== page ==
Also, of note, Massachusetts strictly limits what kind of charges a landlord can charge at the beginning and end of tenancy. To this extent, Massachusetts landlords are broadly forbidden from charging most application or cleaning fees.
Housing Discrimination in Massachusetts
Federal Protections. The Fair Housing Act protects tenants from being discriminated against due to race, color, national origin, religion, sex, familial status, or disability. However, the law does not apply to all housing, such as owner-occupied homes with 4 or fewer units or housing operated by religious organizations.
Commonwealth Protections. Massachusetts’ civil rights laws provide a significant number of protections for current and prospective tenants who are engaged in the housing industry. Specifically, these following protected classes are designated under Massachusetts law and may not be targeted y discriminatory housing policies or business practices:
- Source of income
- Sexual orientation
- Gender identity
- Marital status
- Military status
- Genetic information
Discriminatory Acts & Penalties. Housing discrimination complaints in Massachusetts are handled by the commonwealth Attorney General’s Civil Rights Division. Though they leave room for interpretation, these following business practices and behaviors have been enumerated by this group as being discriminatory when they are targeted at one or more protected classes:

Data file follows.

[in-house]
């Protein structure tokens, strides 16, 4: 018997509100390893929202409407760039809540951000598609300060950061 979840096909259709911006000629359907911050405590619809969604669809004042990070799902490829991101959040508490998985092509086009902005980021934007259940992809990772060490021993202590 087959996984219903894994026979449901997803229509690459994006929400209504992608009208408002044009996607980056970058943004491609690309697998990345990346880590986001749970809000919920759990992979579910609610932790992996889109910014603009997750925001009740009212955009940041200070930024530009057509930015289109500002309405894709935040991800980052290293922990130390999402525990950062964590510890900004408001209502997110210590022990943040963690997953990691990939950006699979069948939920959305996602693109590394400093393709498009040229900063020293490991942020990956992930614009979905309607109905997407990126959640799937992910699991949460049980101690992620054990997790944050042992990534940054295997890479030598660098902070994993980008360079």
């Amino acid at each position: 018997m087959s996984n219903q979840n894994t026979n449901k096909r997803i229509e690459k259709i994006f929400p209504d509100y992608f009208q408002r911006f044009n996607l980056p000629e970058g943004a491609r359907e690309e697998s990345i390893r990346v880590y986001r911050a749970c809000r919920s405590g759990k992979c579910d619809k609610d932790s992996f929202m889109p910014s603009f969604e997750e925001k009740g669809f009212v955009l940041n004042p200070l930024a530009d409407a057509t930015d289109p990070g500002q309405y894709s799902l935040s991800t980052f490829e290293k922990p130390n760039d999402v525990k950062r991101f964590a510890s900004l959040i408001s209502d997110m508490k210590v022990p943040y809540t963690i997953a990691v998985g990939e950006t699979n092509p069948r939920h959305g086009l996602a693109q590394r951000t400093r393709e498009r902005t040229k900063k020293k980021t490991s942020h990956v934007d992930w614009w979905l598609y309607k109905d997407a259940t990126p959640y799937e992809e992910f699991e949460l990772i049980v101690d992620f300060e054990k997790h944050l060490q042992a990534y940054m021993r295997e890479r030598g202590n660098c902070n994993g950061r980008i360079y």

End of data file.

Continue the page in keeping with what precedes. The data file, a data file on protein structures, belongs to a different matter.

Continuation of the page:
- Refusing to rent
- Providing different leasing terms, including rent prices
- Steering prospective tenants towards or away from certain units
- Refusing to or failing to make reasonable physical accommodations
- Refusing to provide certain financial services, including a mortgage
- Threatening to report a tenant or anyone related to them to immigration authorities
The Massachusetts Attorney General’s Civil Rights Division accepts discrimination complaint reports online, both in English and in Spanish. While their website outlines the materials needed to make a report as well as the process that takes place following a report, they do not outline specific punishments levied against landlords. As such, it is assumed that any penalties applied are administered on a case-by-case basis.
Additional Landlord Tenant Regulations in Massachusetts